Posts Tagged: funding
Students studying in a California classroom. (Photo: GagliardiPhotography, via Shutterstock)
OPINION: One of the charges I hold seriously is to ensure every child in California has the resources they need to succeed. As a product of California’s K-12 public schools in the Central Valley, I can still recall the deficiency in resources as well as the knowledge of those that were appointed to secure that my future endeavors were aligned for excellence.
O'Shaughnessy Dam in Hetch Hetchy Valley, Yosemite National Park, is a key source of water to the SF Bay Area. (Photo: SveKo, via Shutterstock)
OPINION: We applaud Gov. Gavin Newsom and the Legislature for taking bold action last year to fund climate resilience and related water infrastructure in the fiscal year 2021-’22 state budget. In light of the current budget surplus, funding for climate resilience and water infrastructure should remain a key priority for investment in California.
Children taking notes during classroom instruction. (Photo: Monkey Business Images, via Shutterstock)
OPINION: California has an astounding surplus – almost $100 billion – yet Gov. Newsom’s Administration proposed a K-12 budget that does not fund all students equally. It shortchanges and discriminates against over 200,000 students who attend nonclassroom-based public charter schools by intentionally excluding them from hold harmless provisions.
UCLA students at graduation ceremonies.(Photo: Joseph Sohm, via Shutterstock)
Times are flush in the Golden State, fiscally speaking. With a total budget surplus of $97.5 billion, Gov. Gavin Newsom’s May budget revision prioritizes the funding of higher education. Just ask Chancellor Eloy Ortiz Oakley, who helms the California Community Colleges.
Prison inmates at a California institution, many of whom were "realigned" to counties' custody.(Photo: Pubic Policy Institute of California)
In 2019, California outlawed private prisons. By the time the ban went live in January 2020, the world’s biggest private prison contractor, the Florida-based GEO Group, lost $223 million in contracts with the California Department of Corrections and Rehabilitation (CDCR).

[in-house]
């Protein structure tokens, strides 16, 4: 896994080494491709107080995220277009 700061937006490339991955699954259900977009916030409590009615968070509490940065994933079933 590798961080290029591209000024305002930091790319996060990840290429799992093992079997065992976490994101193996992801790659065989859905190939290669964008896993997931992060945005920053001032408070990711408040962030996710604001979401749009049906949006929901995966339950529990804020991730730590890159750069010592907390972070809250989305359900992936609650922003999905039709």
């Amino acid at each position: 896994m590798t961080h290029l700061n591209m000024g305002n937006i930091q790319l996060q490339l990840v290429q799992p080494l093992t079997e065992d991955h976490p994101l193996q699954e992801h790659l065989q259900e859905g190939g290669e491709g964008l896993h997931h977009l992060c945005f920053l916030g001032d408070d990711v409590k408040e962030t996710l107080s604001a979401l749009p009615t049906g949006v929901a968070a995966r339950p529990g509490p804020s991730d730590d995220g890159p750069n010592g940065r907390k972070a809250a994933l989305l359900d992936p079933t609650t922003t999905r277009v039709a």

A man fires up a gasoline-powered generator to provide electricity to a trailer. (Photo: Virrage Images, via Shutterstock)
California’s first-in-the-nation law banning the sale of new gas-powered mowers and blowers also targets a machine that has become increasingly popular with consumers in recent years — portable generators. As people face power blackouts — in areas where utilities have cut power to curb wildfire threats, for example — many have turned to generators as a backup energy source.
California 's state Capitol in Sacramento. (Photo: Steven Frame, via Shutterstock)
ANALYSIS: For someone who is interested in the activities of the California Legislature and tracks the budget closely, the last two legislative sessions have brought some interesting developments, as well as a recognition of the tremendous work that legislators, staff, and the governor’s administration put into crafting the state’s spending plan each year.
Illustration of a pregnant woman. (Image: Tanya Antusenok,via Shutterstock)
Amid a pandemic that has pushed millions of mothers out of the workplace, caused fertility rates to plunge and heightened the risk of death for pregnant women, California Gov. Gavin Newsom and Democratic lawmakers are seeking a slate of health proposals for low-income families and children. Newsom, a self-described feminist and the father of four young children, has long advocated family-friendly health and economic policies.
Homes in Los Angeles with a refinery and oil storage tanks nearby. (Photo: trekandshoot, via Shutterstock)
OPINION: The science is clear. There is no way to effectively protect the health of vulnerable and unserved communities without confronting how factors like race and income impact exposure to the air quality threats created by fossil fuels.
Students in a classroom receiving instruction, pre-pandemic. (Photo: Monkey Business Images, via Shutterstock)
OPINION: Over the past year, the need for equity has risen to the forefront of public discourse. As calls for racial equity and health equity have rightfully become more prominent, unfortunately education equity has shifted in the wrong direction. One of the most egregious acts of education inequity is seen in the fine print of AB 1316.